Google helped make an exquisitely detailed map of a tiny piece of the human brain (2024)

A team led by scientists from Harvard and Google has created a 3D, nanoscale-resolution map of a single cubic millimeter of the human brain. Although the map covers just a fraction of the organ—a whole brain is a million times larger—that piece contains roughly 57,000 cells, about 230 millimeters of blood vessels, and nearly 150 million synapses. It is currently the highest-resolution picture of the human brain ever created.

To make a map this finely detailed, the team had to cut the tissue sample into 5,000 slices and scan them with a high-speed electron microscope. Then they used a machine-learning model to help electronically stitch the slices back together and label the features. The raw data set alone took up 1.4 petabytes. “It’s probably the most computer-intensive work in all of neuroscience,” says Michael Hawrylycz, a computational neuroscientist at the Allen Institute for Brain Science, who was not involved in the research. “There is a Herculean amount of work involved.”

Many other brain atlases exist, but most provide much lower-resolution data. At the nanoscale, researchers can trace the brain’s wiring one neuron at a time to the synapses, the places where they connect. “To really understand how the human brain works, how it processes information, how it stores memories, we will ultimately need a map that’s at that resolution,” says Viren Jain, a senior research scientist at Google and coauthor on the paper, published in Science on May 9. The data set itself and a preprint version of this paper were released in 2021.

Brain atlases come in many forms. Some reveal how the cells are organized. Others cover gene expression. This one focuses on connections between cells, a field called “connectomics.” The outermost layer of the brain contains roughly 16 billion neurons that link up with each other to form trillions of connections. A single neuron might receive information from hundreds or even thousands of other neurons and send information to a similar number. That makes tracing these connections an exceedingly complex task, even in just a small piece of the brain..

To create this map, the team faced a number of hurdles. The first problem was finding a sample of brain tissue. The brain deteriorates quickly after death, so cadaver tissue doesn’t work. Instead, the team used a piece of tissue removed from a woman with epilepsy during brain surgery that was meant to help control her seizures.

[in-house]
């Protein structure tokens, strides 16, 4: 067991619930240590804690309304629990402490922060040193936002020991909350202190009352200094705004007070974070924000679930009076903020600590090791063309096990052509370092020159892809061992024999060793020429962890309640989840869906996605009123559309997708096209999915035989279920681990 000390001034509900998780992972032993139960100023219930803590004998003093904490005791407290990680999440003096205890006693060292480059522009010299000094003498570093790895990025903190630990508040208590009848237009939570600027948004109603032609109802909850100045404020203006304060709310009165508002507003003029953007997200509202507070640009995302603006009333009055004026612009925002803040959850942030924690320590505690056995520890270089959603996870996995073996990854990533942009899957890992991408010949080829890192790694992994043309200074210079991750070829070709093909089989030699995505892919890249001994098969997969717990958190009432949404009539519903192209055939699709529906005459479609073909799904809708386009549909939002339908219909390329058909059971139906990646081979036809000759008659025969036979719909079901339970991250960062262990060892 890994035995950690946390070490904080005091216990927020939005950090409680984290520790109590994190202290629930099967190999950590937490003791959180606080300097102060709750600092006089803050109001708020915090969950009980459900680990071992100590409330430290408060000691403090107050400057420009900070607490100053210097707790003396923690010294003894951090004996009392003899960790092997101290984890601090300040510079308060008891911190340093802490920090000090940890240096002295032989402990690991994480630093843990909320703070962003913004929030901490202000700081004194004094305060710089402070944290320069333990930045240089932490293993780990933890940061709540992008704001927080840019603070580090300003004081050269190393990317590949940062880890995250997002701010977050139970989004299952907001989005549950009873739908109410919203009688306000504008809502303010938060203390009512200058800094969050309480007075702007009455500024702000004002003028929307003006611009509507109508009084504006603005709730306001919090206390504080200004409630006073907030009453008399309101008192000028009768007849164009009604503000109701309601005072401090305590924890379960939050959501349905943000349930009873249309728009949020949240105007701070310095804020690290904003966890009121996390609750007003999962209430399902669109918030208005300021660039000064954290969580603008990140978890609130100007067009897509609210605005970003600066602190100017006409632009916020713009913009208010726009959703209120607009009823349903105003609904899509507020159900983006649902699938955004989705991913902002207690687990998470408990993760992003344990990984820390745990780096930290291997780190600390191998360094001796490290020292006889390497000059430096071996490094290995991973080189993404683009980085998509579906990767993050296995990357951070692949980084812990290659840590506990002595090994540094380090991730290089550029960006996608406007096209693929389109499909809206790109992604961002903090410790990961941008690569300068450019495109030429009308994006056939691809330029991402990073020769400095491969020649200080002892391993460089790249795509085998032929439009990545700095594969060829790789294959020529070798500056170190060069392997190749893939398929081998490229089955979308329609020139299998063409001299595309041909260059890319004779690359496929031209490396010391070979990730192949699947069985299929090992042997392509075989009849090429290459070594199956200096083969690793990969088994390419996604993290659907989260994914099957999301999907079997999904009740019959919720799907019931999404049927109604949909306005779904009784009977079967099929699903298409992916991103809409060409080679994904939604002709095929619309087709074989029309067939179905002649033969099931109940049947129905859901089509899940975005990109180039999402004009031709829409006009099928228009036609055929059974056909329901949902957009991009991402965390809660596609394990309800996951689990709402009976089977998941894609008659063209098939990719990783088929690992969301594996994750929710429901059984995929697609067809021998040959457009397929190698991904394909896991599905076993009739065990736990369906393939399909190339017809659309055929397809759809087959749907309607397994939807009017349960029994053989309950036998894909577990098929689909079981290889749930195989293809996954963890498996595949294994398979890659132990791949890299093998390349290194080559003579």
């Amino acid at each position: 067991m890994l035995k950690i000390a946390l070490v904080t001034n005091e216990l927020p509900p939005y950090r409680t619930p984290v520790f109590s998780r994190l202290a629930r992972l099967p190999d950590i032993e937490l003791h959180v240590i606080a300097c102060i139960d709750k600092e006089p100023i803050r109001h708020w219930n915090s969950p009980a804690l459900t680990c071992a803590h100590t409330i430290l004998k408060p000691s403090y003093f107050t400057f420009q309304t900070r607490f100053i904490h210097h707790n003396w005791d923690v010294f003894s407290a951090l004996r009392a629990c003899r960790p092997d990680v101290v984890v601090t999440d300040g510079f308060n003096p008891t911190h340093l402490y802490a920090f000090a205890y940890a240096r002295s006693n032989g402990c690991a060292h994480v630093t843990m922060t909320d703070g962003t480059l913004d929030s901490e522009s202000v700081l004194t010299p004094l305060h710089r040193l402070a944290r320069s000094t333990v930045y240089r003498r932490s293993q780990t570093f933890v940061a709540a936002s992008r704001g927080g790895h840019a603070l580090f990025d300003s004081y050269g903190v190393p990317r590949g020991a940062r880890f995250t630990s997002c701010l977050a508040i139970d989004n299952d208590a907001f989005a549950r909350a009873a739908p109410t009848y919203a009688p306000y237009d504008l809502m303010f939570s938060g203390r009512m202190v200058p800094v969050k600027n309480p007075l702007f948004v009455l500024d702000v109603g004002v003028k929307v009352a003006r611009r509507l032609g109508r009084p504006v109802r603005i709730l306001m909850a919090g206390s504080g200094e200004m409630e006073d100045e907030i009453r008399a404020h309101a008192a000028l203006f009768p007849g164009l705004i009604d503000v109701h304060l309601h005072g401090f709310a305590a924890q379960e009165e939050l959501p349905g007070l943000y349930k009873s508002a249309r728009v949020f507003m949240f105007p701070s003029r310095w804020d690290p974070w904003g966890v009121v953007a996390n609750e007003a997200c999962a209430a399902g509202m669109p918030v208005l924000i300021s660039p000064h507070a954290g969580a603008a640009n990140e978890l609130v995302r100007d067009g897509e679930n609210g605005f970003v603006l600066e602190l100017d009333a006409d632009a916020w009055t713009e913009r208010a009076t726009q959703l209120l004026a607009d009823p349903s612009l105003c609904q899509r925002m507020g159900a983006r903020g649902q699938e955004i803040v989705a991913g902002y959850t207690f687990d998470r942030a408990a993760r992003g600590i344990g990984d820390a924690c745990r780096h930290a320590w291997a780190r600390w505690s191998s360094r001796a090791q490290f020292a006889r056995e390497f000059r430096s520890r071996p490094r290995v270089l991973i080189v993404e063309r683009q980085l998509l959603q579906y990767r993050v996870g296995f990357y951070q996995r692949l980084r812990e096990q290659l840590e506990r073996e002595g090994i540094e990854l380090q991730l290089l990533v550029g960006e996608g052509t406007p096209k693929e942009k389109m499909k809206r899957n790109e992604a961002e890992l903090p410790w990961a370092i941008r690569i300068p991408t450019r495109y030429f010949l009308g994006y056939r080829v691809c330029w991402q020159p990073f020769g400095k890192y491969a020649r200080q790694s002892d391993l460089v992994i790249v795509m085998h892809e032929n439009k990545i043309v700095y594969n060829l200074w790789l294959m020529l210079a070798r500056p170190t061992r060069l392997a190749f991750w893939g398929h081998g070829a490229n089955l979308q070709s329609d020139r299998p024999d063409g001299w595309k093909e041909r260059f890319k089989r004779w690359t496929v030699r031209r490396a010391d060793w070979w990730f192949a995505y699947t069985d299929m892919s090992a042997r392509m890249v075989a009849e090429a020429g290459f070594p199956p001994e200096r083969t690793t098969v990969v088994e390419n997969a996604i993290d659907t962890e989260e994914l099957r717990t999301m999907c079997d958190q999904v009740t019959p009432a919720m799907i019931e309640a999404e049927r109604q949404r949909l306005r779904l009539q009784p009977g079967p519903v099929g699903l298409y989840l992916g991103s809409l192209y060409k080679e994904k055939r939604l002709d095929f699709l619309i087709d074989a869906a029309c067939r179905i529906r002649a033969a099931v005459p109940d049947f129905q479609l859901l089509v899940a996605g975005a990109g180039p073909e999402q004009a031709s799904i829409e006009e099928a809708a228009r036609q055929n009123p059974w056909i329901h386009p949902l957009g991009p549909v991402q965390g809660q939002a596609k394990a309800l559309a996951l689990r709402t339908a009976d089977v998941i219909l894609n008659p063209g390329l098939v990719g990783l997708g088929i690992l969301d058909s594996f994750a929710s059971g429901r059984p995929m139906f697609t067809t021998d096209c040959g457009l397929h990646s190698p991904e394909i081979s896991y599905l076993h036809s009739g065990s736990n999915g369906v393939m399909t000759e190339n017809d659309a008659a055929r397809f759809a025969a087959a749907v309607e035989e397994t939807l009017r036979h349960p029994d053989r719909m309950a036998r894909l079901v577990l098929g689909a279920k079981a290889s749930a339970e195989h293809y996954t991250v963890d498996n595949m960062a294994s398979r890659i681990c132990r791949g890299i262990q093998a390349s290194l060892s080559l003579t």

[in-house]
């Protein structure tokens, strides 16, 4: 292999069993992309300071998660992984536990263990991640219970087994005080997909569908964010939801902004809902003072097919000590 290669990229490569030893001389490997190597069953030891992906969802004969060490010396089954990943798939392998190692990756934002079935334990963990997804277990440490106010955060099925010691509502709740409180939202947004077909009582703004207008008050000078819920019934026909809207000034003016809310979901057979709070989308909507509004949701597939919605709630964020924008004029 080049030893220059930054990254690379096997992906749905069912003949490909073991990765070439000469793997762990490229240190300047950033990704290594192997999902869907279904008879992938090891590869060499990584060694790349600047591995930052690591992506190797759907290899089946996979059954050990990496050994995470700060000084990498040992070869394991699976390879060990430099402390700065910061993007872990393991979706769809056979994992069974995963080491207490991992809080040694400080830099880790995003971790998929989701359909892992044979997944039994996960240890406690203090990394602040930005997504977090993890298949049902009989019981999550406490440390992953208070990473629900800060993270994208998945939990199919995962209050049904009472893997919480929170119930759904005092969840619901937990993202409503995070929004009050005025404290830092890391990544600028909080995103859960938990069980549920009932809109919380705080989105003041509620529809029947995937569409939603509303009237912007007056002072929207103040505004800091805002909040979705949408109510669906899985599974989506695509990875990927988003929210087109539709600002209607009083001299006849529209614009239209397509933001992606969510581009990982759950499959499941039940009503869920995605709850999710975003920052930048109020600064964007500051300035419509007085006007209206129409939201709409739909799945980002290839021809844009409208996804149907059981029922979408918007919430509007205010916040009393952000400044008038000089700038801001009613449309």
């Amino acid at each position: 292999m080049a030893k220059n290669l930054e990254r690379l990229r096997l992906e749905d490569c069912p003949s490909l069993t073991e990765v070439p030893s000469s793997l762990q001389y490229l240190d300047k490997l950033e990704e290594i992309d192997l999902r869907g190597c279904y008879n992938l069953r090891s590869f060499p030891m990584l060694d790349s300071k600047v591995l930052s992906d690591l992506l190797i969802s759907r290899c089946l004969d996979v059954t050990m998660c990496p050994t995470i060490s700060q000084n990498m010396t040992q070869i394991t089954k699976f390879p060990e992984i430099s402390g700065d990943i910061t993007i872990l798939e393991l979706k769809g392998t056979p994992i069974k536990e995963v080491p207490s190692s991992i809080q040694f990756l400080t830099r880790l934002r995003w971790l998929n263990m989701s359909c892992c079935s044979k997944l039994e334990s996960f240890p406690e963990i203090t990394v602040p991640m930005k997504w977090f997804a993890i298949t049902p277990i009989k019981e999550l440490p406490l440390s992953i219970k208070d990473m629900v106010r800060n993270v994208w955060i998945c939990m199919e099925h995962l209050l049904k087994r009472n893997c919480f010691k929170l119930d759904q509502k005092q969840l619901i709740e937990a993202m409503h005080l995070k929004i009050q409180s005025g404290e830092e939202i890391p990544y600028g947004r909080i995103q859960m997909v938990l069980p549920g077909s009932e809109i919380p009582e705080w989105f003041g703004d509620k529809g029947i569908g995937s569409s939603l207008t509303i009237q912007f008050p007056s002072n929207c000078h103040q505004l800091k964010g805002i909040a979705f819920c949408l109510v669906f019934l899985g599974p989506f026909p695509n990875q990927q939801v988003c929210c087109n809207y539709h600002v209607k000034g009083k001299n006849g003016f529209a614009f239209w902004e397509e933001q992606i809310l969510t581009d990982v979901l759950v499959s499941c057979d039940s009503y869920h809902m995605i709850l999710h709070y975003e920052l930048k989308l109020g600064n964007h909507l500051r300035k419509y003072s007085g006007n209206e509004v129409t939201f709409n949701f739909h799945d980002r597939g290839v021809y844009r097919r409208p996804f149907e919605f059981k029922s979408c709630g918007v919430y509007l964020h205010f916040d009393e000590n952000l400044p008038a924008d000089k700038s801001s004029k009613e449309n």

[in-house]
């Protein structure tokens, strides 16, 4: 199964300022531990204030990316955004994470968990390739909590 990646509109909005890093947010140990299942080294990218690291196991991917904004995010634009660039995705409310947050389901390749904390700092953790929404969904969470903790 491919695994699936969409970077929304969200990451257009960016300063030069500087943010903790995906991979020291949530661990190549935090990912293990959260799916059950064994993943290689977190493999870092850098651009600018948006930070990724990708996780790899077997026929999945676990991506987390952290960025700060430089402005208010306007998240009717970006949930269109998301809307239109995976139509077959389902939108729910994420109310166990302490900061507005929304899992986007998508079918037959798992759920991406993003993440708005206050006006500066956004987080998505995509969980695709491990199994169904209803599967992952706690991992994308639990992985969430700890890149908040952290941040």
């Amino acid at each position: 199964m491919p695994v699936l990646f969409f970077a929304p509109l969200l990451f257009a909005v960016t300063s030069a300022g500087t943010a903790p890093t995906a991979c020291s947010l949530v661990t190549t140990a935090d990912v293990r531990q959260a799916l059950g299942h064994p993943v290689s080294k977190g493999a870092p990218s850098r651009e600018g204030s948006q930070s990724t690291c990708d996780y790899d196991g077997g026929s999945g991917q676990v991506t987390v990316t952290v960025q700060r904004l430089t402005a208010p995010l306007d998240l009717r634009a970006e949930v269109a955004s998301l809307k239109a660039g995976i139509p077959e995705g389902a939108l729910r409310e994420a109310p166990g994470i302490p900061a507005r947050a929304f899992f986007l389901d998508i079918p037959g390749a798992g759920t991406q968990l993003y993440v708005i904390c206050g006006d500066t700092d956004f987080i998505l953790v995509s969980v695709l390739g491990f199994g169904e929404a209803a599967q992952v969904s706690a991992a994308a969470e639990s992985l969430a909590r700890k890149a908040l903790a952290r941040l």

Once the researchers had the sample, they had to carefully preserve it in resin so that it could be cut into slices, each about a thousandth the thickness of a human hair. Then they imaged the sections using a high-speed electron microscope designed specifically for this project.

Next came the computational challenge. “You have all of these wires traversing everywhere in three dimensions, making all kinds of different connections,” Jain says. The team at Google used a machine-learning model to stitch the slices back together, align each one with the next, color-code the wiring, and find the connections. This is harder than it might seem. “If you make a single mistake, then all of the connections attached to that wire are now incorrect,” Jain says.

“The ability to get this deep a reconstruction of any human brain sample is an important advance,” says Seth Ament, a neuroscientist at the University of Maryland. The map is “the closest to the ground truth that we can get right now.” But he also cautions that it’s a single brain specimen taken from a single individual.

The map, which is freely available at a web platform called Neuroglancer, is meant to be a resource other researchers can use to make their own discoveries. “Now anybody who’s interested in studying the human cortex in this level of detail can go into the data themselves. They can proofread certain structures to make sure everything is correct, and then publish their own findings,” Jain says. (The preprint has already been cited at least 136 times.)

The team has already identified some surprises. For example, some of the long tendrils that carry signals from one neuron to the next formed “whorls,” spots where they twirled around themselves. Axons typically form a single synapse to transmit information to the next cell. The team identified single axons that formed repeated connections—in some cases, 50 separate synapses. Why that might be isn’t yet clear, but the strong bonds could help facilitate very quick or strong reactions to certain stimuli, Jain says. “It’s a very simple finding about the organization of the human cortex,” he says. But “we didn’t know this before because we didn’t have maps at this resolution.”

The data set was full of surprises, says Jeff Lichtman, a neuroscientist at Harvard University who helped lead the research. “There were just so many things in it that were incompatible with what you would read in a textbook.” The researchers may not have explanations for what they’re seeing, but they have plenty of new questions: “That’s the way science moves forward.”

Correction: Due to a transcription error, a quote from Viren Jain referred to how the brain 'exports' memories. It has been updated to reflect that he was speaking of how the brain 'stores' memories.

Google helped make an exquisitely detailed map of a tiny piece of the human brain (2024)
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